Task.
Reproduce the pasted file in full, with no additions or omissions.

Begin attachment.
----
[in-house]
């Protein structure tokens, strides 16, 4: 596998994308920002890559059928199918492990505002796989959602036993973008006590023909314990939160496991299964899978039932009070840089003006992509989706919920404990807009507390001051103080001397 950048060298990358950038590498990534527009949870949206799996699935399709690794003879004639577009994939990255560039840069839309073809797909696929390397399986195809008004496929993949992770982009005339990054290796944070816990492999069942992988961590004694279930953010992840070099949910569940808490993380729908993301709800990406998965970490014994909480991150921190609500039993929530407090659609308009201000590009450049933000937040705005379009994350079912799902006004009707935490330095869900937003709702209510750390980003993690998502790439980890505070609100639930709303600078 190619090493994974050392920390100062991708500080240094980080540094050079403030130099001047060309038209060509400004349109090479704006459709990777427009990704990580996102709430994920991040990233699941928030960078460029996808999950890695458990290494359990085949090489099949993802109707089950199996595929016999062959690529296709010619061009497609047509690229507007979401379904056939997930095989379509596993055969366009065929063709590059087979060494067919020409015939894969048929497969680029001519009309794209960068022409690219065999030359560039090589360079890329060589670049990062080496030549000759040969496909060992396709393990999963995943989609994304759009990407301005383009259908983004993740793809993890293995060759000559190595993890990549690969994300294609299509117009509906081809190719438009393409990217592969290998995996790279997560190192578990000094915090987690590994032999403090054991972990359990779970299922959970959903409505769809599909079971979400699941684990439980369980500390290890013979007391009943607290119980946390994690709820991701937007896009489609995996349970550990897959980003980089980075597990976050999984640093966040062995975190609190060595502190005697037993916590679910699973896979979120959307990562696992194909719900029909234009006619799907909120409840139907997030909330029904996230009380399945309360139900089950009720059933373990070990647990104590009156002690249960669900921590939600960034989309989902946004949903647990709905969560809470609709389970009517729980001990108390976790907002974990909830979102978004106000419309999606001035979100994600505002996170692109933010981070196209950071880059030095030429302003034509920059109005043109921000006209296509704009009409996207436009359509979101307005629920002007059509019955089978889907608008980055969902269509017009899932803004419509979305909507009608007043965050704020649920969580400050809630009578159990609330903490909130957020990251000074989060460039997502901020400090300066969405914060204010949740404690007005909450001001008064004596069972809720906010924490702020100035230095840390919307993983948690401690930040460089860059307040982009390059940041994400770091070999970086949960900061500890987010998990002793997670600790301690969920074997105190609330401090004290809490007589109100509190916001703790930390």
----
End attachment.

[in-house]
């Protein structure tokens, strides 16, 4: 596998994308920002890559059928199918492990505002796989959602036993973008006590023909314990939160496991299964899978039932009070840089003006992509989706919920404990807009507390001051103080001397 950048060298990358950038590498990534527009949870949206799996699935399709690794003879004639577009994939990255560039840069839309073809797909696929390397399986195809008004496929993949992770982009005339990054290796944070816990492999069942992988961590004694279930953010992840070099949910569940808490993380729908993301709800990406998965970490014994909480991150921190609500039993929530407090659609308009201000590009450049933000937040705005379009994350079912799902006004009707935490330095869900937003709702209510750390980003993690998502790439980890505070609100639930709303600078 190619090493994974050392920390100062991708500080240094980080540094050079403030130099001047060309038209060509400004349109090479704006459709990777427009990704990580996102709430994920991040990233699941928030960078460029996808999950890695458990290494359990085949090489099949993802109707089950199996595929016999062959690529296709010619061009497609047509690229507007979401379904056939997930095989379509596993055969366009065929063709590059087979060494067919020409015939894969048929497969680029001519009309794209960068022409690219065999030359560039090589360079890329060589670049990062080496030549000759040969496909060992396709393990999963995943989609994304759009990407301005383009259908983004993740793809993890293995060759000559190595993890990549690969994300294609299509117009509906081809190719438009393409990217592969290998995996790279997560190192578990000094915090987690590994032999403090054991972990359990779970299922959970959903409505769809599909079971979400699941684990439980369980500390290890013979007391009943607290119980946390994690709820991701937007896009489609995996349970550990897959980003980089980075597990976050999984640093966040062995975190609190060595502190005697037993916590679910699973896979979120959307990562696992194909719900029909234009006619799907909120409840139907997030909330029904996230009380399945309360139900089950009720059933373990070990647990104590009156002690249960669900921590939600960034989309989902946004949903647990709905969560809470609709389970009517729980001990108390976790907002974990909830979102978004106000419309999606001035979100994600505002996170692109933010981070196209950071880059030095030429302003034509920059109005043109921000006209296509704009009409996207436009359509979101307005629920002007059509019955089978889907608008980055969902269509017009899932803004419509979305909507009608007043965050704020649920969580400050809630009578159990609330903490909130957020990251000074989060460039997502901020400090300066969405914060204010949740404690007005909450001001008064004596069972809720906010924490702020100035230095840390919307993983948690401690930040460089860059307040982009390059940041994400770091070999970086949960900061500890987010998990002793997670600790301690969920074997105190609330401090004290809490007589109100509190916001703790930390």